I got some good news recently: Shipyard's Chamberlain Pale Ale is no longer a Maine-only, 22 oz. and draft-only release. Shipyard, based in Portland, Me., first brewed Chamberlain in 1995, and I'd been grabbing 22s of it whenever I visited Maine. But last month Shipyard sent me a sixer with a press release: the rest of the country was now getting this Brit-type pale ale named for the hero of Gettysburg and governor of Maine.
That calls for a celebration, and me and my opener are going to start one. I smell hops and esters as soon as I open the bottle: lively number. Mmmm...the nutty malts and Ringwood character, the firm bitterness of tri-traditional hops (Cascades, Fuggles, and Tettnang), smells like ale. I like Sierra Nevada and its cleanly-fermented descendants, but I've always loved English ale yeasts. It's flavorsome, it's distinctive. I know there are plenty of hardcore beer geeks who hate Ringwood yeast and Shipyard, the brewery run by Ringwood's chief advocate in the U.S., Alan Pugsley. But Shipyard sells a lot of beer, and there are still plenty of successful breweries using Ringwood yeast.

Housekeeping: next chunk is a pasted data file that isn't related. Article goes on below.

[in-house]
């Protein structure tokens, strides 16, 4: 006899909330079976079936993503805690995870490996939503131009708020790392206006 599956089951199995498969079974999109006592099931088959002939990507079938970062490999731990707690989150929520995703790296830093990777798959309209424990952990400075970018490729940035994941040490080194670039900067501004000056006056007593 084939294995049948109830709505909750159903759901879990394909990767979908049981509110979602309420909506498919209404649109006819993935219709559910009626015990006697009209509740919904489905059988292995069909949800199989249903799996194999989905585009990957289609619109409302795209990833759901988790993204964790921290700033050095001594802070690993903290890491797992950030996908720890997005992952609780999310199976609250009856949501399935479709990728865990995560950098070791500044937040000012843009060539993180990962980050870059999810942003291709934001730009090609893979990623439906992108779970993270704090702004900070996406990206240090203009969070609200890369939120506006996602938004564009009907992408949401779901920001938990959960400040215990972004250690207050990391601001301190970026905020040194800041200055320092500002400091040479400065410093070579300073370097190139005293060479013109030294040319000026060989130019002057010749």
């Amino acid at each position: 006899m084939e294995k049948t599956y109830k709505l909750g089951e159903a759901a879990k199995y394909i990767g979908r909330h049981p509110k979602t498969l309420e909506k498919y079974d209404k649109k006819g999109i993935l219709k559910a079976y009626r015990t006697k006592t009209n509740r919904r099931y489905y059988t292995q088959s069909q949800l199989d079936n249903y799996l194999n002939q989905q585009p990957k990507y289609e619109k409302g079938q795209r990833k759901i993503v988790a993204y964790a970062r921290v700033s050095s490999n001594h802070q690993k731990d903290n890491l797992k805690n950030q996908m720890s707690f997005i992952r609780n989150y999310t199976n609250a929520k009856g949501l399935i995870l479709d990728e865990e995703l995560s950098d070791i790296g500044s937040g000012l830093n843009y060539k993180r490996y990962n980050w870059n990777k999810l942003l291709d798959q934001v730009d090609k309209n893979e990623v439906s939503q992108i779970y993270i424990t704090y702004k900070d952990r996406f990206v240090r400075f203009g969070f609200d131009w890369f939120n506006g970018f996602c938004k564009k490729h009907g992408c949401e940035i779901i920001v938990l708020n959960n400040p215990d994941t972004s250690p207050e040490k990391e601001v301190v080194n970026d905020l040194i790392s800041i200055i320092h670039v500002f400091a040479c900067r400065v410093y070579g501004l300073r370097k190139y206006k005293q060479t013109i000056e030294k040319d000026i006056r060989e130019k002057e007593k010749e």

Eh, no need for debate. I'm enjoying my beer. Welcome back to Pennsylvania, General Chamberlain!
You know I'm a huge supporter of RW breweries who do it right...but I'll believe this when I taste it. For now...I'll give you a big HMPH!
I expected nothing less...er, more.
This is good beer, but I won't be shocked if you disagree.
Had the wickedly hot Captain Lawrence Fresh Chester Pale Ale in NYC at d.b.a. recently. that's hot as in cult status, not alcohol content. Another excellent choice...I'll bring ya back a growler sometime; I know you aren't goin to NYC anytime soon. ;-)
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